Why URA wants taxpayers to opt for alternative dispute resolution

by Abbas Muhamad
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Even with the increased tax education and reduction in corruption cases at Uganda Revenue Authority (URA), some taxpayers want the tax body to review its policies to allow them to pay willingly.

According to Patience Tumusiime Rubagumya, URA Commissioner for Legal Services & Board Affairs, over shs 1 trillion is locked up in tax related court cases and most of the cases are filed by tax payers who do not agree with the authority’s tax assessment.

Rubagumya explains over 300 tax cases valued are in the Tax Appeal, Tribunal High Court and Court, advising tax payers to take on the alternative dispute resolution.

In the recent years, there has been a surge in the number of tax disputes in Uganda which are attributed to several factors.

Some of the factors include; a rise in disputes around tax computation methodologies, vagueness surrounding tax exemptions caused by the constant and rapid amendments to tax laws, poor record keeping by tax payers, increased taxpayer activism and general economic hardships.

A tax dispute generally arises where there is disagreement between the tax payer and URA on the tax payable.

Traditionally, the adversarial system of dispute resolution, for example court, has been the most commonly used approach. However, this system poses several challenges, including increase in case backlog, affects government revenues, inhibits voluntary tax compliance, affects stakeholder relationships and also affects foreign direct investment.

 It is also time consuming, costly and creates unpredictability.

URA Commissioner General, John R. Musinguzi has on several times advised tax payers to explore alternative dispute resolution methods rather than courts, especially on cases relating to tax.

“We have also embraced alternative dispute resolution methods, other than use of courts of laws. We encourage those in court to come forward for alternative settlement; we shall follow the law, engage you and ensure compliance,” Musinguzi said.

Speaking during URA e-bomba ya business summit on the topic “Alternative dispute resolution: The role in domestic revenue mobilization”, the Director Tax and Regulatory Services at Libra Associates and Consultants, Joseph Okuja said taxpayers should maintain records of their assessments so that they have evidence to back their position in case a dispute comes up.

“It is very important that taxpayers keep proper records. Besides keeping all records that relate to its transactions, a business has to ensure records are properly dated in order to understand which ones relate to what period,” he said.

According to the tax experts, Uganda has a modern tax system that is widely recognized and used by many other modern countries therefore, it is based on voluntary compliance whereby a taxpayer has an obligation to self-assess and comply.

Besides voluntary disclosure, there isn’t any other specific provision on the use of alternative dispute resolution for tax disputes in tax laws. Generally, any taxpayer aggrieved by a tax decision may file an objection to the Commissioner which maybe allowed completely, partially or maybe disallowed.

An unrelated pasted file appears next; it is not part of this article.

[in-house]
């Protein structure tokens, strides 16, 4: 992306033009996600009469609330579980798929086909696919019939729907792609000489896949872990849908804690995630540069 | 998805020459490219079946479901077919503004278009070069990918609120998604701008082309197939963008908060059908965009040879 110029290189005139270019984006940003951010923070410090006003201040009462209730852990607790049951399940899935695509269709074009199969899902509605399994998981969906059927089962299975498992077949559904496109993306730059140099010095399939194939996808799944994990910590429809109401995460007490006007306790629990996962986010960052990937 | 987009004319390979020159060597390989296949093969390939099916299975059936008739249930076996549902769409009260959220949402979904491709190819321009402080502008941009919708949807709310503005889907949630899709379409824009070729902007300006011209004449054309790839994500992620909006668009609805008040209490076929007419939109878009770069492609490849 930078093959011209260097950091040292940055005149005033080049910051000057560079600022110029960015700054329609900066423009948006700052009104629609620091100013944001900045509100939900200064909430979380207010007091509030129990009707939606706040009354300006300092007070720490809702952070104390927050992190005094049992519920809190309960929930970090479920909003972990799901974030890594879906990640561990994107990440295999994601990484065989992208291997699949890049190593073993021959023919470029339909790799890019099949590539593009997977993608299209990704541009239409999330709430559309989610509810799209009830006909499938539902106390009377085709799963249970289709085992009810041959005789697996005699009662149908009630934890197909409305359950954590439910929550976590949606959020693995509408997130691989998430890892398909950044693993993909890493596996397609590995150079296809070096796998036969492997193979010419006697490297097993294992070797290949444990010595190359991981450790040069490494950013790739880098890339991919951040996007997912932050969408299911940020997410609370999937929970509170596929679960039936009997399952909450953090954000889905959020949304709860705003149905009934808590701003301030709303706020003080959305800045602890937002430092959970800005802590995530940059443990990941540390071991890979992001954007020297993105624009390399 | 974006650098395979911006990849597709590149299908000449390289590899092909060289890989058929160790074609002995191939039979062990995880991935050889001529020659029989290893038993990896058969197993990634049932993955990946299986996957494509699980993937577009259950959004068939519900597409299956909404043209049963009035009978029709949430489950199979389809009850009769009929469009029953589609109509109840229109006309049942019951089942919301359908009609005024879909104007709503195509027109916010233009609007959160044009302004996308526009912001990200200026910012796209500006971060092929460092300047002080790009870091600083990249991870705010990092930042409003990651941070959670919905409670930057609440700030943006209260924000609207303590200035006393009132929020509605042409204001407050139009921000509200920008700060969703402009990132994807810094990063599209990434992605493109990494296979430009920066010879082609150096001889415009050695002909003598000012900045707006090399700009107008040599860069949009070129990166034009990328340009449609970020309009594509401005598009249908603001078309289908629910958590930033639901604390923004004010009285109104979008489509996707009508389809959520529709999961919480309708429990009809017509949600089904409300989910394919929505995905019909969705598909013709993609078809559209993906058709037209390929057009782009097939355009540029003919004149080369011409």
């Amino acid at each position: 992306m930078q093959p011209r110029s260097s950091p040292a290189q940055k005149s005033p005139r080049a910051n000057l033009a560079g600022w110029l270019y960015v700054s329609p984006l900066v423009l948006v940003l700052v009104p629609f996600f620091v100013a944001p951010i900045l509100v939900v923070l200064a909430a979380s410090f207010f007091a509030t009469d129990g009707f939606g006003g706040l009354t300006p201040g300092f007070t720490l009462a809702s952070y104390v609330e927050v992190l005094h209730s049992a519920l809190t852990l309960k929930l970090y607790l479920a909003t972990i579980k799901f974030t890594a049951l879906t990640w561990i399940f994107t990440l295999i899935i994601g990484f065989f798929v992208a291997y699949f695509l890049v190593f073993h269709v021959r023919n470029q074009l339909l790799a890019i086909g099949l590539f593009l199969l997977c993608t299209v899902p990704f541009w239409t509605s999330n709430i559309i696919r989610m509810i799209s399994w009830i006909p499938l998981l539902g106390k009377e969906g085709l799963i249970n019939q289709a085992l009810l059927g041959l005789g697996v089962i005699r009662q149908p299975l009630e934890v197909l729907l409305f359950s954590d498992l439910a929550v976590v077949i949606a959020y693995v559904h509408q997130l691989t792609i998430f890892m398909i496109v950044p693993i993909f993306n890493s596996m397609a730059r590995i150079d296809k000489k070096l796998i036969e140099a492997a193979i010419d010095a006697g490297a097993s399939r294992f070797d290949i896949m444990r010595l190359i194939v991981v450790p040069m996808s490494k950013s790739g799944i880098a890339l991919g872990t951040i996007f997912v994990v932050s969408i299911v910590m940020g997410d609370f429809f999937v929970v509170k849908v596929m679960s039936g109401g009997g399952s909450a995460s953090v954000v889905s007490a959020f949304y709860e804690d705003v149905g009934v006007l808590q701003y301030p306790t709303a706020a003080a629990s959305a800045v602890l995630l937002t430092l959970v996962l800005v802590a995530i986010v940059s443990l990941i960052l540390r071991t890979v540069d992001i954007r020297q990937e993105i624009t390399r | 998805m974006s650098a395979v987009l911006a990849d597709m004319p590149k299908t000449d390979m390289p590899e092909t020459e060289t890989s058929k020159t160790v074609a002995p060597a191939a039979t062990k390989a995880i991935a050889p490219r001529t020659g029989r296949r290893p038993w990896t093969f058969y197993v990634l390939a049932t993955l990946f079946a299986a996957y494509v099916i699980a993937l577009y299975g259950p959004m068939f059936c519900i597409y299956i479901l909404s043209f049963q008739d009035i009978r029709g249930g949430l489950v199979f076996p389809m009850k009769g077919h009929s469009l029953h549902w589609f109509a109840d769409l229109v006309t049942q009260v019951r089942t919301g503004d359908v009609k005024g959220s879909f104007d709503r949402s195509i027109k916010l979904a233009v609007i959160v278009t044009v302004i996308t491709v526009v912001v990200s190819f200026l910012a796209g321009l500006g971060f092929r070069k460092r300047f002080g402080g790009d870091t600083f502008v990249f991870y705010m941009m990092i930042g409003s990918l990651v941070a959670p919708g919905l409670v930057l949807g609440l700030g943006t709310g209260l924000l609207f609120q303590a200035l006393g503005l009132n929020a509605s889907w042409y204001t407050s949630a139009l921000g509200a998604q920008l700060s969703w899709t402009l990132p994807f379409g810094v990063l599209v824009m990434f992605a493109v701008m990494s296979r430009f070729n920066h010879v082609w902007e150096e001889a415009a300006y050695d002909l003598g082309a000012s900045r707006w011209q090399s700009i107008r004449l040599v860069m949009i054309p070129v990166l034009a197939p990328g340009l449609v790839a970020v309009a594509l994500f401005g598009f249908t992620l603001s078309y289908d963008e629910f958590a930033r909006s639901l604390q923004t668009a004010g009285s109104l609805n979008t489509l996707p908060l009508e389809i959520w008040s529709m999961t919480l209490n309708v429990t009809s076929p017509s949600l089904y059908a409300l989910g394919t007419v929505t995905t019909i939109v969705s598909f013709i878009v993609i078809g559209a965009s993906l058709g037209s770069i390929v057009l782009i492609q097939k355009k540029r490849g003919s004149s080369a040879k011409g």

If the taxpayer is still not satisfied with the decision, they may seek an administrative review which is an internal mechanism or file a review application with the Tax Appeals Tribunal.

The challenge with filing at the Tax Appeals Tribunal is that the taxpayer is required to pay a mandatory 30% of the sum in dispute or not in dispute whichever is greater.

The Tax Appeals Tribunal has a mediation option to the parties, which has gone a long way in enabling settlements but again, this is only available to tax payers who have complied with the filing requirements.

Some tax payers said the 30% requirement has been a barrier to access justice, especially for small and medium enterprises.

The Director of Economic Affairs at the Ministry of Finance, Planning and Economic Development, Moses Kaggwa advised Ugandans not to look at paying tax as a punishment, but as a contribution that they are supposed to make.

“We need to be independent from endless borrowing and this cannot happen, if we don’t normalize clearing taxes. A tax should be a contribution not a burden. Unless we look at it that way, we shall continue borrowing. Therefore, URA should provide incentives to the people in order to encourage them to invest and pay taxes,” said Kaggwa.

He said they are looking more at sensitization of taxpayers because most of these taxpayers don’t know why they should pay taxes.

The President of Uganda Law Society (ULS) Pheona Wall believes there are many groups of people that URA needs to attract. It needs to create a system that is trusted by taxpayers.

This is to ensure that taxpayers give correct information about their business, but with emphasis of being very strategic: “What value doesn’t URA get by having a more human face? Can we start by trusting our system because when you go to South Africa, Kenya and Rwanda, they don’t have unreasonable requirements?” she asked.

Rubagumya stated that the only way to improve on domestic revenue mobilization is through alternative dispute resolution instead of going to courts.

“Alternative dispute resolution is a win-win situation for both URA and the taxpayer because cases are resolved faster. We spend a lot of time and money in court, but if tax payers opted for alternative dispute resolution, time and money will be saved,” said Rubagumya.

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